Norton collection showing at Portland Museum of Art showcases artists who take risks with ‘still lifes’

Cubist masterpieces. Iconic photographs by American modernists. Pop art classics. Three-dimensional works. A Chinese porcelain sculpture.

Creations by Gustave Courbet, Henri Matisse, Marsden Hartley, Georgia O’Keeffe and Andy Warhol.

These and other works by well-known and diverse artists are part of the “Objects of Wonder: Four Centuries of Still Life from the Norton Museum of Art” exhibit showing at the Portland Museum of Art.

The 50-plus works are done in varied media and have myriad subjects, but many have something in common.

They challenge the traditional definition of the term “still life.”

A still life work is the depiction or arrangement of inanimate objects — food, fruit, game, plants and artifacts. True to that traditional notion are still lifes in “Objects of Wonder” depicting cut flowers, fruit, vegetables, myths, historical figures and musical instruments.

But other pieces — a Chinese porcelain sculpture, photography by Robert Mapplethorpe and Edward Weston, two miniature doll houses and a huge free-standing glass chair by Therman Statom, for example — defy that notion.

“The purpose of this exhibit is to expand views on the still life genre. The most significant element of this exhibit changes your point of view of what a still life is,” said curator Margaret Burgess.

Grounded in seemingly unadventurous subject matter, the genre has, according to the PMA, become a vehicle for artists to take risks and to develop new visual strategies.

With its early European grand masters, wide variety of art objects and vast collection of contemporary art, “Objects of Wonder” is a creative feast for the eyes.

Two featured artists who created traditional still life works in the 17th century are Kasper Van den Hoecke and Daniel Seghers. Hoecke’s work, “The Banquet of Holofernes,” an oil on canvas created circa 1615-1620, is a large melodramatic painting depicting the biblical story of Judith.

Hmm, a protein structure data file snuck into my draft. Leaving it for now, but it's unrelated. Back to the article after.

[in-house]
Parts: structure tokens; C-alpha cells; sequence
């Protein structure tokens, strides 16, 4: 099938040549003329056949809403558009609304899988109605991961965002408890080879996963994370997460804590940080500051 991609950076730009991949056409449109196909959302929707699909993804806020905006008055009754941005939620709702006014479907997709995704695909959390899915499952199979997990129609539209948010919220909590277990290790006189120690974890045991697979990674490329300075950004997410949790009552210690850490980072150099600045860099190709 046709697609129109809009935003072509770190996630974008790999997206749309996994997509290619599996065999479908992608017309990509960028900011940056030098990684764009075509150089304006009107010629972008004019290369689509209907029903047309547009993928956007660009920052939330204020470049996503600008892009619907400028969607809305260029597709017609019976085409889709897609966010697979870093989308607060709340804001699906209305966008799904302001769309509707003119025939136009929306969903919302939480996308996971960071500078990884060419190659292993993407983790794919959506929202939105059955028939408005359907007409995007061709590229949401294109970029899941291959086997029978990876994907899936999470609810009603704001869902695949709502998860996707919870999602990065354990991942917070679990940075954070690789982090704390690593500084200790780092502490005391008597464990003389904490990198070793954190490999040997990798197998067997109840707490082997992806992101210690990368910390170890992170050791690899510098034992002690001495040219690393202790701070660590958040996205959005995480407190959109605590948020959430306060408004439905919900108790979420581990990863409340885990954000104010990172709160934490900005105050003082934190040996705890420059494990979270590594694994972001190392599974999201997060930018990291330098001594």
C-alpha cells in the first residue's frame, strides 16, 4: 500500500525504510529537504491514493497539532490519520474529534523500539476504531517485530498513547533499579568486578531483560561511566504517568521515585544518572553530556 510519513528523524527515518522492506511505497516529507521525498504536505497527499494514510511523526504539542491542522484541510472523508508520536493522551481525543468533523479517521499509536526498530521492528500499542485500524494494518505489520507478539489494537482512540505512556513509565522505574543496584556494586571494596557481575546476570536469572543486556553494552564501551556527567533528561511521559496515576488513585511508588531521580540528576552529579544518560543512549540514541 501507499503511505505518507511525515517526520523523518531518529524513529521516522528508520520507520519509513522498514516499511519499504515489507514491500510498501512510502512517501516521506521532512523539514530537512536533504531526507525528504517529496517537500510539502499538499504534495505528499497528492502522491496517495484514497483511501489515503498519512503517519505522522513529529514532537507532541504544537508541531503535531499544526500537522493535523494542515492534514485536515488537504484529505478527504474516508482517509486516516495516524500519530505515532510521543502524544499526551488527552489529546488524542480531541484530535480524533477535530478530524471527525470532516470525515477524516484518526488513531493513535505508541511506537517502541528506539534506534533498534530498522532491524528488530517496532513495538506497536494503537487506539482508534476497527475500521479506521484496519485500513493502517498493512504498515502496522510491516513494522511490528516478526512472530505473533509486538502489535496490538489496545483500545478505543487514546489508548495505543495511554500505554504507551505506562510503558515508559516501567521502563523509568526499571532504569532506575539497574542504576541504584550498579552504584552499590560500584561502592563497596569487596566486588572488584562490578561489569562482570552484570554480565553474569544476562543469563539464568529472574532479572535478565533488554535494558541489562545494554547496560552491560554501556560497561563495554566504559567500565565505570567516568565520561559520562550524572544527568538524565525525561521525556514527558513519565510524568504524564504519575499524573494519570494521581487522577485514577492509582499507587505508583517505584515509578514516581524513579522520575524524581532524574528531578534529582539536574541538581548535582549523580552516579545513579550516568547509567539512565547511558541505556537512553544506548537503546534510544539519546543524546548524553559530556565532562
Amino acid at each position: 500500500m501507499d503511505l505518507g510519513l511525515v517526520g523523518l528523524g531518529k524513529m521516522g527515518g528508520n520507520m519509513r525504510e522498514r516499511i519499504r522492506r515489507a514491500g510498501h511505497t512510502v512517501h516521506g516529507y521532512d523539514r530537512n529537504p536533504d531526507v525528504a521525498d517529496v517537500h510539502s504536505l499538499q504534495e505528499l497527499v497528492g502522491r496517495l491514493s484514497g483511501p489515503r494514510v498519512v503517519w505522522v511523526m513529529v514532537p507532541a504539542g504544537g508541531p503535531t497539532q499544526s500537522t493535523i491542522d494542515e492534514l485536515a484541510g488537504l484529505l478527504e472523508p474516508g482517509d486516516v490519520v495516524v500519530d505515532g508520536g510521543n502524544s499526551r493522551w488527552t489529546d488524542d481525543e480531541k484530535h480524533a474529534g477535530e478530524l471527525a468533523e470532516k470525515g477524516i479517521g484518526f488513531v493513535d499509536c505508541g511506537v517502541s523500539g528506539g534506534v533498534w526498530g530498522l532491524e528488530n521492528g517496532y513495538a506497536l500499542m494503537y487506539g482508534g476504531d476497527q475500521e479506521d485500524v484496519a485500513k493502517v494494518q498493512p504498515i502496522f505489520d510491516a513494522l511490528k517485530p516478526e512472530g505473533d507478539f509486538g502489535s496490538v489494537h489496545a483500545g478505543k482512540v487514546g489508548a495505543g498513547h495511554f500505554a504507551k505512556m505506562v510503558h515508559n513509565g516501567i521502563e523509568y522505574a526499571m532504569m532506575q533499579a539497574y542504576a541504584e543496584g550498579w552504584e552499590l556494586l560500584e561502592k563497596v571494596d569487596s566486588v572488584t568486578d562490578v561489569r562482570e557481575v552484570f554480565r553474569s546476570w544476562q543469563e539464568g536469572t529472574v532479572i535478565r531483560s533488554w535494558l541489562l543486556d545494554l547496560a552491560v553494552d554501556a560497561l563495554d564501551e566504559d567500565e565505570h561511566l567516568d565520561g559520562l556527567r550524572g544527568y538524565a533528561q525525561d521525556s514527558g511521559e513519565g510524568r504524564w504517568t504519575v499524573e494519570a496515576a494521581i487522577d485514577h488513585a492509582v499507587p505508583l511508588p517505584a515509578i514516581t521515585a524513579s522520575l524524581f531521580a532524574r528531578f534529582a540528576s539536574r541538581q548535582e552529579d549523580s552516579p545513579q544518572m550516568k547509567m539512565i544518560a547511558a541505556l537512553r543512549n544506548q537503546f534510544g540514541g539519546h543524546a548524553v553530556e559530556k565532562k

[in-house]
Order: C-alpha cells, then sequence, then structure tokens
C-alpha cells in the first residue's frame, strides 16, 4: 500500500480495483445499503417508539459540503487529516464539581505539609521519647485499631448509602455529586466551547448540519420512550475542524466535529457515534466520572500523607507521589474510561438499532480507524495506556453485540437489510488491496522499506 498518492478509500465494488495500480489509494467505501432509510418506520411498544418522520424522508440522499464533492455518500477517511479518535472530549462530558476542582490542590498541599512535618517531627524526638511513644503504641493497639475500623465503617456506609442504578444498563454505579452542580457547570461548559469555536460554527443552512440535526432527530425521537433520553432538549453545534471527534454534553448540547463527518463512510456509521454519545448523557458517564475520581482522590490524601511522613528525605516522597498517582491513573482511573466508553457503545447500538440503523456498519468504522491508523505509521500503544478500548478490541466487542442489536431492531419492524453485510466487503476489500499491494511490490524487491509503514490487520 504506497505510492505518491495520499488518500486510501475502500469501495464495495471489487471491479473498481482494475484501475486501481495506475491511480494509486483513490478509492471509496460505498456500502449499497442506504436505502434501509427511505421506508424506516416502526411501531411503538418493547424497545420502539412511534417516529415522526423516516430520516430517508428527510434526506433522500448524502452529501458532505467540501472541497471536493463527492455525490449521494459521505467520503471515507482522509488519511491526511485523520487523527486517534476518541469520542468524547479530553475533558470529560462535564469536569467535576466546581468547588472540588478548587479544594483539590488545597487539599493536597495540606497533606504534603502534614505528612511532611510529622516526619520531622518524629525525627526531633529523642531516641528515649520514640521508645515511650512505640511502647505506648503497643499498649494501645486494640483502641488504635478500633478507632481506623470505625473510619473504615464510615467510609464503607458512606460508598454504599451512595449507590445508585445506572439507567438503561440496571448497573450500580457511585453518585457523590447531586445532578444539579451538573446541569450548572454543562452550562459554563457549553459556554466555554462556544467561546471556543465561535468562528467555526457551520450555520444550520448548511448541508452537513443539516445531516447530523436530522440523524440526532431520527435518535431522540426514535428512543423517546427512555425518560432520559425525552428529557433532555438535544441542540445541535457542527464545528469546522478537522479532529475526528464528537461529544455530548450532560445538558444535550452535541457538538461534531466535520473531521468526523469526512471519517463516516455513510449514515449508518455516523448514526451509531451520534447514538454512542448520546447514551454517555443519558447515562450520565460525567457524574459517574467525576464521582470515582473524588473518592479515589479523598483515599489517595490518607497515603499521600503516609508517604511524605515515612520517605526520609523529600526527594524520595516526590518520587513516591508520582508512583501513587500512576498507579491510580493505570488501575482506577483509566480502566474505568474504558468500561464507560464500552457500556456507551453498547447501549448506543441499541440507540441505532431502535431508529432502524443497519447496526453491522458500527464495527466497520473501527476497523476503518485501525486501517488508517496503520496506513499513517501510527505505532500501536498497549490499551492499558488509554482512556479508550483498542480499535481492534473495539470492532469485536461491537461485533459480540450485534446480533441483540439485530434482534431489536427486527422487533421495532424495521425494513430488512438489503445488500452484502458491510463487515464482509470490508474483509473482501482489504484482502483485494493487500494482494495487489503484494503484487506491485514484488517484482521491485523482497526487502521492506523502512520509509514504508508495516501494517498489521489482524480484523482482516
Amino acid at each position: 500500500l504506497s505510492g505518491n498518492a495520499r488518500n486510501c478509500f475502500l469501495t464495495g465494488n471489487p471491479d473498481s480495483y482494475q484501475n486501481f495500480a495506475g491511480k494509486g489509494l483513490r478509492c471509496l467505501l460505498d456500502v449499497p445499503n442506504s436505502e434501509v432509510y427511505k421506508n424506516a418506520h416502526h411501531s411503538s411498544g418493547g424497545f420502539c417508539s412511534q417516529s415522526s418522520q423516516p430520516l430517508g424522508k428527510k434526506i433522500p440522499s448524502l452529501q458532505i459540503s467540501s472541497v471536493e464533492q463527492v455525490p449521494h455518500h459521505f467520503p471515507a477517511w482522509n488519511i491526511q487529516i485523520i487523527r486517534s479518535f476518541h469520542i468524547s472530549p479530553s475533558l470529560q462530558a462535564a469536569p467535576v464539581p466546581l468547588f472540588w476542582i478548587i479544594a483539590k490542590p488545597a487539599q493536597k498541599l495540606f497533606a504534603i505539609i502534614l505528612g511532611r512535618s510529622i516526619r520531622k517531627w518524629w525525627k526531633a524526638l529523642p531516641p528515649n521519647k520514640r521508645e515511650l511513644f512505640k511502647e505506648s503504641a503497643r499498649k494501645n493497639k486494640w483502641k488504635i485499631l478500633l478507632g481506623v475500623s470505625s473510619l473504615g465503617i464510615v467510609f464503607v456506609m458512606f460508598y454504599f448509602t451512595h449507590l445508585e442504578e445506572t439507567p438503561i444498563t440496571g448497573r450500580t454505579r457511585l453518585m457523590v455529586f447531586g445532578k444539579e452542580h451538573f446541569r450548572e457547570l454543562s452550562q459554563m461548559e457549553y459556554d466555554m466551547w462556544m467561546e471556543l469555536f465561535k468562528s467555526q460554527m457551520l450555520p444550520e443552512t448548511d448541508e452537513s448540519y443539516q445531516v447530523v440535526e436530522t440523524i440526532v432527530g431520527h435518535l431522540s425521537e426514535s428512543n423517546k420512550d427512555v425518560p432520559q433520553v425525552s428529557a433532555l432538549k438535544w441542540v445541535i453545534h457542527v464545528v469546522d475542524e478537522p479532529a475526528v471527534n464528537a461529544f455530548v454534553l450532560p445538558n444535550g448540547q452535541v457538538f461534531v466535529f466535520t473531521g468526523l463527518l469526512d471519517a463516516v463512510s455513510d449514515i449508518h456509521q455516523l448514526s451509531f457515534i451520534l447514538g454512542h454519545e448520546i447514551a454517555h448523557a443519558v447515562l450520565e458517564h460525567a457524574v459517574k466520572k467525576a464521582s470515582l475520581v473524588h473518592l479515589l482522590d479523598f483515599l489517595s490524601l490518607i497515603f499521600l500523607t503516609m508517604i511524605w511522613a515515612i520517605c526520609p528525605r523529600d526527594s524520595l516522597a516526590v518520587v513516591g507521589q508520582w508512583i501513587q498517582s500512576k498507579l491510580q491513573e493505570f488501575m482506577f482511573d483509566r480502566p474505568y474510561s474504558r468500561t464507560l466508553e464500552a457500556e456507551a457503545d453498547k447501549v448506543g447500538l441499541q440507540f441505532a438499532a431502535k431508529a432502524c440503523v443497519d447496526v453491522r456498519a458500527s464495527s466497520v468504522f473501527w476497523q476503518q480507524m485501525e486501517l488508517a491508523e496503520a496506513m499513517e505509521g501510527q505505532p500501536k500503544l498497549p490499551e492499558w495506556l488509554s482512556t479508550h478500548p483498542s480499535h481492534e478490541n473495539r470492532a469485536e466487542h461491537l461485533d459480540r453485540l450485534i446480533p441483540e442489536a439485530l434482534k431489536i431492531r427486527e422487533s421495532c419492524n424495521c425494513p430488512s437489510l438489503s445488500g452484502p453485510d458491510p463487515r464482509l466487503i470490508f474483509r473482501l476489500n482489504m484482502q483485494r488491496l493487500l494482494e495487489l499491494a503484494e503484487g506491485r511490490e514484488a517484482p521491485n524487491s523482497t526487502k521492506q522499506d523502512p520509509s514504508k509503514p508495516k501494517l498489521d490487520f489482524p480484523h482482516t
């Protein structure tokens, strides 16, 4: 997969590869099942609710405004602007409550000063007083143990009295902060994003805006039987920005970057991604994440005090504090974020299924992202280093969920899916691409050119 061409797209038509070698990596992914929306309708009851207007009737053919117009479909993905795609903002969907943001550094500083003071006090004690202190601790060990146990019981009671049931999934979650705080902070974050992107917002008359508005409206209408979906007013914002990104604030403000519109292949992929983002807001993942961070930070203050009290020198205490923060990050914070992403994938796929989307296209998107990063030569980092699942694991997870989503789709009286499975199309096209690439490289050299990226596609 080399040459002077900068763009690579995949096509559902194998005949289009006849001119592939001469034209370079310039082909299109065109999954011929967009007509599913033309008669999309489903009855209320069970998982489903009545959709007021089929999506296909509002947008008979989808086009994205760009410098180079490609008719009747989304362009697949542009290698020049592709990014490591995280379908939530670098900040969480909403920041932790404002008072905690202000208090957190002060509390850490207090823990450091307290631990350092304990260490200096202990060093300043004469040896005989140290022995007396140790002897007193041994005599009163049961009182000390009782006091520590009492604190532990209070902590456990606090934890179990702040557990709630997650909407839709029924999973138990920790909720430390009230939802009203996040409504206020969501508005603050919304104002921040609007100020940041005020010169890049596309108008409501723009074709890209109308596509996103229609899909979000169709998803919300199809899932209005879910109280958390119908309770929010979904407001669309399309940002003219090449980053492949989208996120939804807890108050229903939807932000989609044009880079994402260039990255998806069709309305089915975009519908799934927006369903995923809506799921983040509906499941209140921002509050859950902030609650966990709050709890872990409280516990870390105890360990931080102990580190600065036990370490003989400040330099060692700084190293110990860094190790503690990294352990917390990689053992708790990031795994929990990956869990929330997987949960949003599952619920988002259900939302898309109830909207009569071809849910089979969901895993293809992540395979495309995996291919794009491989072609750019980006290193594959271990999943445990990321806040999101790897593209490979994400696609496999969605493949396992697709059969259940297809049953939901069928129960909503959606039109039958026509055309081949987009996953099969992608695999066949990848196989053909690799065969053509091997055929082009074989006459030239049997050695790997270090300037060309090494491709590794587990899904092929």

Seghers’ traditional oil painting “A Garland of Pink Roses …” depicts a perfect bouquet in a traditional arrangement. It was also done circa 1620.

“A Still Life With Blue Irises,” an oil painting done by Max Beckman in 1948, is an example of still life created in the style of German Expressionism.

Across the central gallery of the exhibit, one can see Pablo Picasso’s oil painting, “Le Guitare,” created in 1917, which depicts a musical instrument in abstract form — reflecting the style of Cubism.

A magnificent still life by Marc Chagall greets visitors as they walk into the galleries. This huge work, “Anniversary Flowers,” radiates with colors of bright blue, white and pink.

A marvelous oil painting by Hartley, “Flounder and Blue Fish,” is exciting to see, an excellent example of the artist’s work.

Selections of O’Keefe, Kunioshi, Lichtenstein, Milton Avery and Alex Katz show the wide range of contemporary art in the Norton Museum collection.

Among the unique works in the exhibit are two miniature doll houses by Yinka Shonibare and a huge glass sculpture, titled “The Chair,” by Therman Statom.

Along with the Norton Museum of Art’s selections, the exhibition includes numerous examples of still life from the Portland Museum of Art’s collection as well as from private lenders. Paintings and works on paper by Maine artists Joseph Nicoletti, Katz and Mary Hart are interspersed with pieces in the Norton collection.

As part of the multilevel exhibit, which runs through June 6, the PMA has prepared an outstanding interactive “cabinet of curiosities” where decorative art objects from the collection are displayed and where visitors can sketch their own still-life arrangements.

The museum at Seven Congress Square is open 10 a.m. to 5 p.m. Tuesday, Wednesday, Thursday, Saturday and Sunday; and 10 a.m. to 9 p.m. Friday. Admission is $10 for adults, $8 for seniors and students with ID, $4 for youths ages 6-17 and free for children under 6. Admission is free from 5 to 9 p.m. Friday.

Pat Davidson Reef has a master’s degree in education and has taught art history at Catherine McAuley High School in Portland. She has written two children’s books, “Dahlov Ipcar, Artist,” and “Bernard Langlais, Sculptor.” She teaches children’s literature for teacher recertification for the American Institute for Creative Education.

Ralph Norton and his wife, Elizabeth, loved the arts.

They traveled extensively and collected works from Europe and America over a period of 30 years.

Through hard work as a designer of tools and machines at Acme Steel Goods Co. in Chicago, Norton rose to president in 1923, and became chairman of the board in 1941.

The Nortons became well-known philanthropists in Chicago over the years, as well as art collectors. Semi-retired in 1935, Norton and his wife visited West Palm Beach and the couple decided to build a museum there for their collection.

Norton’s knowledge of museums was sophisticated. He had served as a trustee of the Art Institute of Chicago and understood museum operations and needs.

Upon his death in 1953, Norton left a bequest of 253 works of art, many of which are in the “Objects of Wonder: Four Centuries of Still Life from the Norton Museum of Art” exhibit showing at the Portland Museum of Art through June 6.